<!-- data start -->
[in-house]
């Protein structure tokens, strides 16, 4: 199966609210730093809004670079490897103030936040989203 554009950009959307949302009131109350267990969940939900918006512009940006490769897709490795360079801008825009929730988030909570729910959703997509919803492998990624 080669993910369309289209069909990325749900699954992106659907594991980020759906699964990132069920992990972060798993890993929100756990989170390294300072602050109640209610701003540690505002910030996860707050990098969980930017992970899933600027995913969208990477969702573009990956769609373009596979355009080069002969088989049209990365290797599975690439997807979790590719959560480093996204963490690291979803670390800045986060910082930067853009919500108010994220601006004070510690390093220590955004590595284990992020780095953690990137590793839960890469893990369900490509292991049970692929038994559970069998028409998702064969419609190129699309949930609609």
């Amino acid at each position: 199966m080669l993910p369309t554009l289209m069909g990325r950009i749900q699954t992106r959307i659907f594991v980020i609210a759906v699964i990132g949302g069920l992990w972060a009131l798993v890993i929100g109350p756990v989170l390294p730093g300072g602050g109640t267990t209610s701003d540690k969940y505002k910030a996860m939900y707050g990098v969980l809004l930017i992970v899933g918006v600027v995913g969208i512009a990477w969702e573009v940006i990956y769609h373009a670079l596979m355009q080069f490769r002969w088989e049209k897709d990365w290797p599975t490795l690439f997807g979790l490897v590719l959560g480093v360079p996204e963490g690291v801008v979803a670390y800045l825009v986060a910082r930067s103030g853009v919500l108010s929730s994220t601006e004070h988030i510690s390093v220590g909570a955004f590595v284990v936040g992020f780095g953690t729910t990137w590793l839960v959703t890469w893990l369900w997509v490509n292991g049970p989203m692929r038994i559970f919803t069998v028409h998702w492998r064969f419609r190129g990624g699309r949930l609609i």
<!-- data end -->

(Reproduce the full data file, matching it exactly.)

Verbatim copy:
[in-house]
């Protein structure tokens, strides 16, 4: 199966609210730093809004670079490897103030936040989203 554009950009959307949302009131109350267990969940939900918006512009940006490769897709490795360079801008825009929730988030909570729910959703997509919803492998990624 080669993910369309289209069909990325749900699954992106659907594991980020759906699964990132069920992990972060798993890993929100756990989170390294300072602050109640209610701003540690505002910030996860707050990098969980930017992970899933600027995913969208990477969702573009990956769609373009596979355009080069002969088989049209990365290797599975690439997807979790590719959560480093996204963490690291979803670390800045986060910082930067853009919500108010994220601006004070510690390093220590955004590595284990992020780095953690990137590793839960890469893990369900490509292991049970692929038994559970069998028409998702064969419609190129699309949930609609």
């Amino acid at each position: 199966m080669l993910p369309t554009l289209m069909g990325r950009i749900q699954t992106r959307i659907f594991v980020i609210a759906v699964i990132g949302g069920l992990w972060a009131l798993v890993i929100g109350p756990v989170l390294p730093g300072g602050g109640t267990t209610s701003d540690k969940y505002k910030a996860m939900y707050g990098v969980l809004l930017i992970v899933g918006v600027v995913g969208i512009a990477w969702e573009v940006i990956y769609h373009a670079l596979m355009q080069f490769r002969w088989e049209k897709d990365w290797p599975t490795l690439f997807g979790l490897v590719l959560g480093v360079p996204e963490g690291v801008v979803a670390y800045l825009v986060a910082r930067s103030g853009v919500l108010s929730s994220t601006e004070h988030i510690s390093v220590g909570a955004f590595v284990v936040g992020f780095g953690t729910t990137w590793l839960v959703t890469w893990l369900w997509v490509n292991g049970p989203m692929r038994i559970f919803t069998v028409h998702w492998r064969f419609r190129g990624g699309r949930l609609i």